Google has fought back with a point-by-point rebuttal to harsh criticisms leveled against the search giant's operations by Rupert Murdoch's News Corp.
In a letter to the European Commission last week, News Corp's chief executive Robert Thomson and claimed the company's practices were damaging the business models of news organizations.
Read MoreGoogle poised for antitrust war
News Corp also said that Google stifles competition, but the Mountain View, CA-based firm refuted the claims on its official blog.
"Google is of course very popular in Europe, but we are not the gatekeeper to the web, as some claim," Rachel Whetstone, Google's SVP of global communications wrote.
Google also responded to News Corp's concerns of the way it ranks search results. Whetstone wrote that while the company makes over 500 changes to the algorithm every year, these are aimed at "improving the user experience" and not punishing companies.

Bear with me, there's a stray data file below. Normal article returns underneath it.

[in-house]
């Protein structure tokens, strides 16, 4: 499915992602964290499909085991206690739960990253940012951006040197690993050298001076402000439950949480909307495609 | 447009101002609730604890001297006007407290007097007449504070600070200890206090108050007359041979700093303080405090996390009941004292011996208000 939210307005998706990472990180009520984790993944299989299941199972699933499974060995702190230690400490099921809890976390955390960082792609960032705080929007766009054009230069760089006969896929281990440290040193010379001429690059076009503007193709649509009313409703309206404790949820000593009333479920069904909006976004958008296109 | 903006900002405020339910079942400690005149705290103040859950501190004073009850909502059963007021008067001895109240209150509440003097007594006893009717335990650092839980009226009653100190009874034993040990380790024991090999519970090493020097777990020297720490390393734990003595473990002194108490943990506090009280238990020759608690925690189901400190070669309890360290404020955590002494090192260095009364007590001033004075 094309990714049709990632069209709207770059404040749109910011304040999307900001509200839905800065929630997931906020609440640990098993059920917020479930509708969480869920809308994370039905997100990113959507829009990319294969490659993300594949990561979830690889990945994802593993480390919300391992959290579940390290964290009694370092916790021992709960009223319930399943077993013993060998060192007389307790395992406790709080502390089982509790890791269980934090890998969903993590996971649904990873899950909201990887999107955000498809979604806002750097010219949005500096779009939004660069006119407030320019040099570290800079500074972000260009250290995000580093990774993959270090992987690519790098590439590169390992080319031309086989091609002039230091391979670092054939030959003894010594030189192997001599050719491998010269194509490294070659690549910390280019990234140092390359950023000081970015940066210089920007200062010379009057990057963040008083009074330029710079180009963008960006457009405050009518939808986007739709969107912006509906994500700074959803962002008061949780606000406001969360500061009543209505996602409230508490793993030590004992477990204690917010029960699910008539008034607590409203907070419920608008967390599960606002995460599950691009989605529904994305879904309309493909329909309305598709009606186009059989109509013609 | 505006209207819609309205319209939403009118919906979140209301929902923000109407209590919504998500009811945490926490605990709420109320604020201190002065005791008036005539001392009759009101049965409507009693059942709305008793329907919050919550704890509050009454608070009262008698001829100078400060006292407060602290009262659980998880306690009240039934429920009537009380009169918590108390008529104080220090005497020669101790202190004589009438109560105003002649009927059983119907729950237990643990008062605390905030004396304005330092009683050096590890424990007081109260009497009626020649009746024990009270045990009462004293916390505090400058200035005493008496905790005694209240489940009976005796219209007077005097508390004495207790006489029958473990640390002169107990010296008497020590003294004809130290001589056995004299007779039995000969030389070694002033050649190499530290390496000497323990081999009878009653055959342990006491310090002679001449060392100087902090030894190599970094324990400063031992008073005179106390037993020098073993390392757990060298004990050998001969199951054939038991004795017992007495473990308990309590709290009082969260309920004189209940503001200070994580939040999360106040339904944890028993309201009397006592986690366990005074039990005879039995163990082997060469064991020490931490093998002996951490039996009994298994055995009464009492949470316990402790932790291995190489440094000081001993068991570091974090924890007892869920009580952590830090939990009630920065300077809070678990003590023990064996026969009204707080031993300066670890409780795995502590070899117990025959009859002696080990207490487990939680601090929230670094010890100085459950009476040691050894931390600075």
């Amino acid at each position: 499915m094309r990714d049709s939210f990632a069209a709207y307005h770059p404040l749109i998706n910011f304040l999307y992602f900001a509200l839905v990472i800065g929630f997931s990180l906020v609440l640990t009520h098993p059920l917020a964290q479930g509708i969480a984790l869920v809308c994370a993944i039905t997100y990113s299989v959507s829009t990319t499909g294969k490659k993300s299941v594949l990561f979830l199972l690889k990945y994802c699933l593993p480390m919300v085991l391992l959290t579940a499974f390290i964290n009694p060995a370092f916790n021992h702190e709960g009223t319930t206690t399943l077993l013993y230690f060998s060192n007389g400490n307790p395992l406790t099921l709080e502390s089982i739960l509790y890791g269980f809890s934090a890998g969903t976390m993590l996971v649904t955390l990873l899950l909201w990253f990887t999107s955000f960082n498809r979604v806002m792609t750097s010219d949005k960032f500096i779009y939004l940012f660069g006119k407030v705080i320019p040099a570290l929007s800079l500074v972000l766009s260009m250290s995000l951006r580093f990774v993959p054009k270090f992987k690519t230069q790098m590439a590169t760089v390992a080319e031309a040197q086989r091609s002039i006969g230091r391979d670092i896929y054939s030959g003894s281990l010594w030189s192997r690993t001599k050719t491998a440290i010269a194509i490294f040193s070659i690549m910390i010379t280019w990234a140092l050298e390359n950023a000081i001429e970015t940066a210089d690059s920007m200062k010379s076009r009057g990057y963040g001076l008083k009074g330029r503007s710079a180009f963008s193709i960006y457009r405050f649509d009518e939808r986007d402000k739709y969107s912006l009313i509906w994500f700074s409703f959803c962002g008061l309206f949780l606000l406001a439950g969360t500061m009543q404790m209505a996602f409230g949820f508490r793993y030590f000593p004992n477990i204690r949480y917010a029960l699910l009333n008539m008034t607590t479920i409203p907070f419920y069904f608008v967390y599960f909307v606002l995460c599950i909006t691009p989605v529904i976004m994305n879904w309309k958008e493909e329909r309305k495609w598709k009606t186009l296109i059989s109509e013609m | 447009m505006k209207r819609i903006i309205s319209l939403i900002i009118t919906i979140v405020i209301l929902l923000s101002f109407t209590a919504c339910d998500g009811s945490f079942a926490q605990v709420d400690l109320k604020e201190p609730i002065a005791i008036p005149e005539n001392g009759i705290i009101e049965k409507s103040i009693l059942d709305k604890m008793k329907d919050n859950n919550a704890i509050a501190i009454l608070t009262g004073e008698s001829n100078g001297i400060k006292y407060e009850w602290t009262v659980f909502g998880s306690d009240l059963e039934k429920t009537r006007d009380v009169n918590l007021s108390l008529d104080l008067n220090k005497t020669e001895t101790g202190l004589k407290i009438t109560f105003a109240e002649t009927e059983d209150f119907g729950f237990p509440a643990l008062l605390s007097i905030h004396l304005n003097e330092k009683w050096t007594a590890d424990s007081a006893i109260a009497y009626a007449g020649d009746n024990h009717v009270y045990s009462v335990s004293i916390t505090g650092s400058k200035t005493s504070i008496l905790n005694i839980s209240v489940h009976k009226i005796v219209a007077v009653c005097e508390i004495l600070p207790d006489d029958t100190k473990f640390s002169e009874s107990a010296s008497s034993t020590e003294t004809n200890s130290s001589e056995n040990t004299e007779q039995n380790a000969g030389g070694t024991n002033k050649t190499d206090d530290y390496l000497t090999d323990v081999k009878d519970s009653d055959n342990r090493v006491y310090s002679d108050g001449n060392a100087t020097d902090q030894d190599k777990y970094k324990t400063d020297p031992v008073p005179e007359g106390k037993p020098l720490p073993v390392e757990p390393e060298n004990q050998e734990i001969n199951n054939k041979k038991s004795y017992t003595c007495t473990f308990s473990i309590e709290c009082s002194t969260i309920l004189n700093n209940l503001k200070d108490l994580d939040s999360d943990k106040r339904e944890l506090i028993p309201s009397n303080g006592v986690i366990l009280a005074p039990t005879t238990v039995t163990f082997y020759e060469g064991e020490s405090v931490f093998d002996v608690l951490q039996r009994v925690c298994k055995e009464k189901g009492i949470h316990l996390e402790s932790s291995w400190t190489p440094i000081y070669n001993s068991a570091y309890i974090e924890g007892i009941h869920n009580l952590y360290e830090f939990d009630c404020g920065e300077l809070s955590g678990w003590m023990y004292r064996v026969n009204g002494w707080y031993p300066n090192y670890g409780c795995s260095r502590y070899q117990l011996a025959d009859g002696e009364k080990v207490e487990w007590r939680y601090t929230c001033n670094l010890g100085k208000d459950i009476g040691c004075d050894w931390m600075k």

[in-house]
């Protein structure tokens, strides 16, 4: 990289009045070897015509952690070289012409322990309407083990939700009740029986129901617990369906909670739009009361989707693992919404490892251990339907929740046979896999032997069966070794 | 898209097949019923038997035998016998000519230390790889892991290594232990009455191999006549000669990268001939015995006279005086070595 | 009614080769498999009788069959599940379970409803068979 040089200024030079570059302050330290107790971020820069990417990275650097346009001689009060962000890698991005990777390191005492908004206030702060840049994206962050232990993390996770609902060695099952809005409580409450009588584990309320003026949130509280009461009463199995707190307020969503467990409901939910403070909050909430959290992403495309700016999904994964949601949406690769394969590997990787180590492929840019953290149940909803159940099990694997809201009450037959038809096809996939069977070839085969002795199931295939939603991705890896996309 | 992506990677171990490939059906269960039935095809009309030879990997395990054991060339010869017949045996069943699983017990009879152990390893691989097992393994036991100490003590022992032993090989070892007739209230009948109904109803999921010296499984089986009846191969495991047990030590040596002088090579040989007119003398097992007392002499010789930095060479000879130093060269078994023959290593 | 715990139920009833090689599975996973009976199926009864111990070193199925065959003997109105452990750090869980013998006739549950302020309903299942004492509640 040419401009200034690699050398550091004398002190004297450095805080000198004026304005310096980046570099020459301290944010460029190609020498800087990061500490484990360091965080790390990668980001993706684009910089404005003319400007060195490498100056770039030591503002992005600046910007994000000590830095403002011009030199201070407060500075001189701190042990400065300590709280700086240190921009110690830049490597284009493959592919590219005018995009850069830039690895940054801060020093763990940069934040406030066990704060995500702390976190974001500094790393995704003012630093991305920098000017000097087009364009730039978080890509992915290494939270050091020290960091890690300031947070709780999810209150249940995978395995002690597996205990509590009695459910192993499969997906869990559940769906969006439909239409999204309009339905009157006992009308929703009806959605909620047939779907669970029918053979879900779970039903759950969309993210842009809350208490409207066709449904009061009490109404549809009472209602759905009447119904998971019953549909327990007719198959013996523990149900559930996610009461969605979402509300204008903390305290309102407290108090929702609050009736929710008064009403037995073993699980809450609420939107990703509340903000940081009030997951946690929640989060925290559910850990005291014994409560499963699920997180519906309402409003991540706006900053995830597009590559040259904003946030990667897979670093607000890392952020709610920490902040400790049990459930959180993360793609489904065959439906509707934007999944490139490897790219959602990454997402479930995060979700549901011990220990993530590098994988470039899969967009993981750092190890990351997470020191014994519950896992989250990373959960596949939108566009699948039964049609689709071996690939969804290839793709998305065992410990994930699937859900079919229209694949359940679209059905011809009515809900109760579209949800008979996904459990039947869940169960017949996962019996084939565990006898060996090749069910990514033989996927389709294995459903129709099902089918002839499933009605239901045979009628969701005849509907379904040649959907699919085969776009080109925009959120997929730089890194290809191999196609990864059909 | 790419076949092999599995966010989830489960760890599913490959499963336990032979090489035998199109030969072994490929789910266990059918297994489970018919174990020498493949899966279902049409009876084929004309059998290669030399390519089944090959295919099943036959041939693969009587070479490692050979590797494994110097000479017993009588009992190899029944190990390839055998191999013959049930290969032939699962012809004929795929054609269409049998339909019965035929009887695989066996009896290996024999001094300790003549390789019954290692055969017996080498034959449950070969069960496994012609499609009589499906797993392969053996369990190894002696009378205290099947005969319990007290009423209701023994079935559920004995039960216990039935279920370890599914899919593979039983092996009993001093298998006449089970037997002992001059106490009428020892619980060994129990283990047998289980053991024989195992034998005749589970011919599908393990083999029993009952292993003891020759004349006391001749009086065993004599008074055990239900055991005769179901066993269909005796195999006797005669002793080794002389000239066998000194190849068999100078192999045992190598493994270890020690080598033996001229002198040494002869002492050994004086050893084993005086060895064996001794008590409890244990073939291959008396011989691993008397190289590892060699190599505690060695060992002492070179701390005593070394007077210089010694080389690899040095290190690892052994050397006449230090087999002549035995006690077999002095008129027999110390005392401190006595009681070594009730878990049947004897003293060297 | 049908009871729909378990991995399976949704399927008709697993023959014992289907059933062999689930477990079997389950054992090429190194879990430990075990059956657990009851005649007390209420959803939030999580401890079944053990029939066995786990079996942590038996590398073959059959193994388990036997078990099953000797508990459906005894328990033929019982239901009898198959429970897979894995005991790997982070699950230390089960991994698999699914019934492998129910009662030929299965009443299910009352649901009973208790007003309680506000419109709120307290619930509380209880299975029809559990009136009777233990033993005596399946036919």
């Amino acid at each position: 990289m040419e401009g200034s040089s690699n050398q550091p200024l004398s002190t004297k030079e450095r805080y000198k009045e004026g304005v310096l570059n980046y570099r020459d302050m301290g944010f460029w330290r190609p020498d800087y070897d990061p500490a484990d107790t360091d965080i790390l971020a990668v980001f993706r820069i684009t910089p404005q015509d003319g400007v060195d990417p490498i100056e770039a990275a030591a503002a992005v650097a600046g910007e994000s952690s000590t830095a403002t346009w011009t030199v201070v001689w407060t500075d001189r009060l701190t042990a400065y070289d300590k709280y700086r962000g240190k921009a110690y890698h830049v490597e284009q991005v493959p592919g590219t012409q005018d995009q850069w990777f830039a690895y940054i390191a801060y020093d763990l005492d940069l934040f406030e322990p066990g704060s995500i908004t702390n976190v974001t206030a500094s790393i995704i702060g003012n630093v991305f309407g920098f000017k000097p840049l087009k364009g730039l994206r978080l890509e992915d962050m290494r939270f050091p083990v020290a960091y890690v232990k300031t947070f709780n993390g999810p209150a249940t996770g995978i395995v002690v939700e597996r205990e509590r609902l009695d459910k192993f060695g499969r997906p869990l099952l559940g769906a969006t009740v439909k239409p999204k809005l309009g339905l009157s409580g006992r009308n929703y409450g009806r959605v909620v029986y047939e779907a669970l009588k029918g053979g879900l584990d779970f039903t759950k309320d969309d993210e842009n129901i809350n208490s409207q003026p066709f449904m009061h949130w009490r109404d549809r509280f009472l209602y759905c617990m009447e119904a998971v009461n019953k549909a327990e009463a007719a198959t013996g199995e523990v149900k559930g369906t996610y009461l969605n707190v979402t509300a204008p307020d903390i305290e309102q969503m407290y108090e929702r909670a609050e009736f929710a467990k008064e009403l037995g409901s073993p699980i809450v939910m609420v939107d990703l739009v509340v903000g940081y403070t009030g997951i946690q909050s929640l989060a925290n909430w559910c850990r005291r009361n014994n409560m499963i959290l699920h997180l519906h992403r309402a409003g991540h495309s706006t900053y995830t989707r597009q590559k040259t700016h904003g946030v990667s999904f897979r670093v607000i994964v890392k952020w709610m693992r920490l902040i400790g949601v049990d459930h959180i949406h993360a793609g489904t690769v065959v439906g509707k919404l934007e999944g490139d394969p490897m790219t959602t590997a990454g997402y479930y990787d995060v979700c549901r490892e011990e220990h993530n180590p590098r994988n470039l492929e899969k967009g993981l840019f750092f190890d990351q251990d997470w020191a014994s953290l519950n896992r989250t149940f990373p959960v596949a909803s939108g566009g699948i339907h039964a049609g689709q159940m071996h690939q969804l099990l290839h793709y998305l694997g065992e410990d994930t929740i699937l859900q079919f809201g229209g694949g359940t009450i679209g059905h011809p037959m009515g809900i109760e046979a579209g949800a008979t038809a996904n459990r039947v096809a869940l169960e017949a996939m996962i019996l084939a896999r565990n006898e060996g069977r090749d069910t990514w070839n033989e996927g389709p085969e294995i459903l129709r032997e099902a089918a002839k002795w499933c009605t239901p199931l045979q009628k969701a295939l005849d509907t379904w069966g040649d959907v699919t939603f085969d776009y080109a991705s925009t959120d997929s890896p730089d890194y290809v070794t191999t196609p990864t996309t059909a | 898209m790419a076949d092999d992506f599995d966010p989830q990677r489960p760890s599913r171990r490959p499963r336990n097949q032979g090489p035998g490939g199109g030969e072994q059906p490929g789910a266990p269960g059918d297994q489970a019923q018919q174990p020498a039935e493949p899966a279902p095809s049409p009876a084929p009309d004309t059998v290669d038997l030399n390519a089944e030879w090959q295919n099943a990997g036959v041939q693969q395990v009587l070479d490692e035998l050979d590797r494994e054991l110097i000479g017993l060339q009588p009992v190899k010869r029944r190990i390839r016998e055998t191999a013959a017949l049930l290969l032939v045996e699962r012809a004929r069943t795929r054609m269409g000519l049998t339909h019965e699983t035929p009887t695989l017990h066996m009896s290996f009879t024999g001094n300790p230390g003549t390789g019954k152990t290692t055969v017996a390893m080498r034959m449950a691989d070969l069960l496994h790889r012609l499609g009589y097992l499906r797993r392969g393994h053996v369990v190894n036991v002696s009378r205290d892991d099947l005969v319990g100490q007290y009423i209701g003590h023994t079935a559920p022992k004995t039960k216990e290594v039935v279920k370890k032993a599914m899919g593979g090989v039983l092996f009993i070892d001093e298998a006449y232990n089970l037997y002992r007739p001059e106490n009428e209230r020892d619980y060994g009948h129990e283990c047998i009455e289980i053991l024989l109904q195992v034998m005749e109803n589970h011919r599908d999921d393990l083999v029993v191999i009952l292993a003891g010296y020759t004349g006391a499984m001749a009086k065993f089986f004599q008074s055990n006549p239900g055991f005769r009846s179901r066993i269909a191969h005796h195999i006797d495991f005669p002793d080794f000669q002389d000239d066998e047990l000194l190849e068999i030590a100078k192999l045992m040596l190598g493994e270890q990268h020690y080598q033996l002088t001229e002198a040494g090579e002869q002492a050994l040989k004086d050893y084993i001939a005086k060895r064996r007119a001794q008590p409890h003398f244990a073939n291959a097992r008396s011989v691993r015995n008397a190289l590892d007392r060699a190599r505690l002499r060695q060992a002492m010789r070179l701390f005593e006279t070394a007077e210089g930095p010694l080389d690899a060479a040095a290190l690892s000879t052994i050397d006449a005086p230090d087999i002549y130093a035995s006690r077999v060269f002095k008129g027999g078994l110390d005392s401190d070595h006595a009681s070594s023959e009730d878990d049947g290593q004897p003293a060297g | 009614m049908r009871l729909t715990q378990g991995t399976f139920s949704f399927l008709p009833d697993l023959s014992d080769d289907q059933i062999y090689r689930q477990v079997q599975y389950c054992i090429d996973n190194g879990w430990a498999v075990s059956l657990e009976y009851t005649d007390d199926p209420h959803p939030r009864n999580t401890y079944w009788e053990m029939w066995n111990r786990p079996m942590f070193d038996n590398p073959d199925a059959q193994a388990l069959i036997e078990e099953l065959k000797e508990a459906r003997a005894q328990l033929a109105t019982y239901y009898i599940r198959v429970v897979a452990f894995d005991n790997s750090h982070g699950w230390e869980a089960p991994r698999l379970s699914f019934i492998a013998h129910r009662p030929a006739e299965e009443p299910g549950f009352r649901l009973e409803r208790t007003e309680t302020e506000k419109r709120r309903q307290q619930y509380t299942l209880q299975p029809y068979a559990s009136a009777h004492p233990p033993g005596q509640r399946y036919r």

The US web giant is currently in a long-running antitrust battle with the European Commission, the European Union's executive arm, over its dominance of the market and practices. The EU's competition chief, Joaquín Almunia, told the European Parliament on Tuesday that Google needed to offer further concessions or it could face fines.
In spite of the heat of the debate, Whetstone remained light-hearted in her blog posting.
"Larry Page and Sergey Brin are still very much at the helm of Google -- Larry is CEO and both remain the inspiration behind our next generation of big bets... self-driving cars, Loon, Fiber and more," she wrote in response to News Corp's claim that the vision of the Google founders had been "replaced by cynical management".
The final blow was very tongue in cheek. "Undermining the basic business model of professional content creators will lead to a less informed, more vexatious level of dialogue in our society," News Corp's Thomson wrote.
To which Google replied: "People probably have enough evidence to judge that one for themselves :)," posting an image of the infamous "Up Yours Delors" Sun headline, printed in response to the then European Commission President's perceived federalism.
Click here to read the full Google blog post.
- By CNBC's Arjun Kharpal